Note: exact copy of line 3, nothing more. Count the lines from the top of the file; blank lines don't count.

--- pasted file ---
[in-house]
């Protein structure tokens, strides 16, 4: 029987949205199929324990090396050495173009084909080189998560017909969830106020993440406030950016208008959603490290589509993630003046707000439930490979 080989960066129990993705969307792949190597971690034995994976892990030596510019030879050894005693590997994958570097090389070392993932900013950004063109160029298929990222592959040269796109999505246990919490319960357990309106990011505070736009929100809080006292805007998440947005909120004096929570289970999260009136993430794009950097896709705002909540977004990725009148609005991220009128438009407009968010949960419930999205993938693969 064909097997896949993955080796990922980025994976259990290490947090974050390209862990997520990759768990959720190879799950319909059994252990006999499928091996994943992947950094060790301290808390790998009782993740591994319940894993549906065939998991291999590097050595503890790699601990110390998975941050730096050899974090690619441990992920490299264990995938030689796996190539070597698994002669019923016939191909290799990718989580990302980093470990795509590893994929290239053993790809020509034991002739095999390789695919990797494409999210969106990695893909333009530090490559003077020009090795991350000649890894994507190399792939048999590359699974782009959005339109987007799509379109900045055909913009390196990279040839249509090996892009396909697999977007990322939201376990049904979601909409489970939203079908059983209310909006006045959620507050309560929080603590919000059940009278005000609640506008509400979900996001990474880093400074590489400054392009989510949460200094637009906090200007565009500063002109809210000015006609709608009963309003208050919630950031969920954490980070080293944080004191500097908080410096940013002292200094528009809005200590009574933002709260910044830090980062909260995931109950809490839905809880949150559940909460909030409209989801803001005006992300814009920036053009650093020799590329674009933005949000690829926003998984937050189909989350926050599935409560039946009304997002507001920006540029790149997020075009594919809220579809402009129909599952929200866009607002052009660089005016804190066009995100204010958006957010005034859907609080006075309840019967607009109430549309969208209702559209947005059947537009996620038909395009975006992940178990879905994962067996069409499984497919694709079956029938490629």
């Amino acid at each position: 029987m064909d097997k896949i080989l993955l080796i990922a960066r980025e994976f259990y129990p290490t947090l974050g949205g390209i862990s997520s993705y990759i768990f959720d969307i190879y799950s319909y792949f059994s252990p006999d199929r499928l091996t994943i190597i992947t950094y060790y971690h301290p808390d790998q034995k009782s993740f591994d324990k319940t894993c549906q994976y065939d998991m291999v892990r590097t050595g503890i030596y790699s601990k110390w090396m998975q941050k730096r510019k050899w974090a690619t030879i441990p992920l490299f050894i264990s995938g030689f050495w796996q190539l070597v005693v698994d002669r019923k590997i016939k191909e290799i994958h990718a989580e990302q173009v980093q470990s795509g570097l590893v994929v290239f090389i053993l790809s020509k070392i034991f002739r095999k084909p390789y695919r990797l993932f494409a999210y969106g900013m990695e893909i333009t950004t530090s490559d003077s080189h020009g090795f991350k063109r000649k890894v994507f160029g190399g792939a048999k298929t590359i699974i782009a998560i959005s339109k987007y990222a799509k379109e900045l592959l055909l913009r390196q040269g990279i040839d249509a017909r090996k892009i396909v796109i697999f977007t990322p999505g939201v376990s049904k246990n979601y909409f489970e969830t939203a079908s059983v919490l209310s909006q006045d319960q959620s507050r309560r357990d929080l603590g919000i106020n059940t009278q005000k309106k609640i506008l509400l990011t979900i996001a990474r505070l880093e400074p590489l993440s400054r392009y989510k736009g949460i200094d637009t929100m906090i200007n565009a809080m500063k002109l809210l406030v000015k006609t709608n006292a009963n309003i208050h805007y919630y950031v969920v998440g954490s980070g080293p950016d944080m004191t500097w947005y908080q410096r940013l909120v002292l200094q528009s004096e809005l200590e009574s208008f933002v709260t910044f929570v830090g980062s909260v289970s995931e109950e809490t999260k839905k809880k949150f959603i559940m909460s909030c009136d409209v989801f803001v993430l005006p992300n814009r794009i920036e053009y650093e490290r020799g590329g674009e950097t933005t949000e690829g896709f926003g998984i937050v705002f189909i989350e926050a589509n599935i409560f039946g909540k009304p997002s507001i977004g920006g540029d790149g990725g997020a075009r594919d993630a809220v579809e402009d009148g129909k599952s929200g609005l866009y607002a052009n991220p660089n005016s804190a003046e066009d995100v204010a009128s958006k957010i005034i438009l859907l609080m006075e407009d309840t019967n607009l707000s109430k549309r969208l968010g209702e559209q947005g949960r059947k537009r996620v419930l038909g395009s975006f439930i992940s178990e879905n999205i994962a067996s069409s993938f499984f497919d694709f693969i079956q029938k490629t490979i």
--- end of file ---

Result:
């Amino acid at each position: 029987m064909d097997k896949i080989l993955l080796i990922a960066r980025e994976f259990y129990p290490t947090l974050g949205g390209i862990s997520s993705y990759i768990f959720d969307i190879y799950s319909y792949f059994s252990p006999d199929r499928l091996t994943i190597i992947t950094y060790y971690h301290p808390d790998q034995k009782s993740f591994d324990k319940t894993c549906q994976y065939d998991m291999v892990r590097t050595g503890i030596y790699s601990k110390w090396m998975q941050k730096r510019k050899w974090a690619t030879i441990p992920l490299f050894i264990s995938g030689f050495w796996q190539l070597v005693v698994d002669r019923k590997i016939k191909e290799i994958h990718a989580e990302q173009v980093q470990s795509g570097l590893v994929v290239f090389i053993l790809s020509k070392i034991f002739r095999k084909p390789y695919r990797l993932f494409a999210y969106g900013m990695e893909i333009t950004t530090s490559d003077s080189h020009g090795f991350k063109r000649k890894v994507f160029g190399g792939a048999k298929t590359i699974i782009a998560i959005s339109k987007y990222a799509k379109e900045l592959l055909l913009r390196q040269g990279i040839d249509a017909r090996k892009i396909v796109i697999f977007t990322p999505g939201v376990s049904k246990n979601y909409f489970e969830t939203a079908s059983v919490l209310s909006q006045d319960q959620s507050r309560r357990d929080l603590g919000i106020n059940t009278q005000k309106k609640i506008l509400l990011t979900i996001a990474r505070l880093e400074p590489l993440s400054r392009y989510k736009g949460i200094d637009t929100m906090i200007n565009a809080m500063k002109l809210l406030v000015k006609t709608n006292a009963n309003i208050h805007y919630y950031v969920v998440g954490s980070g080293p950016d944080m004191t500097w947005y908080q410096r940013l909120v002292l200094q528009s004096e809005l200590e009574s208008f933002v709260t910044f929570v830090g980062s909260v289970s995931e109950e809490t999260k839905k809880k949150f959603i559940m909460s909030c009136d409209v989801f803001v993430l005006p992300n814009r794009i920036e053009y650093e490290r020799g590329g674009e950097t933005t949000e690829g896709f926003g998984i937050v705002f189909i989350e926050a589509n599935i409560f039946g909540k009304p997002s507001i977004g920006g540029d790149g990725g997020a075009r594919d993630a809220v579809e402009d009148g129909k599952s929200g609005l866009y607002a052009n991220p660089n005016s804190a003046e066009d995100v204010a009128s958006k957010i005034i438009l859907l609080m006075e407009d309840t019967n607009l707000s109430k549309r969208l968010g209702e559209q947005g949960r059947k537009r996620v419930l038909g395009s975006f439930i992940s178990e879905n999205i994962a067996s069409s993938f499984f497919d694709f693969i079956q029938k490629t490979i």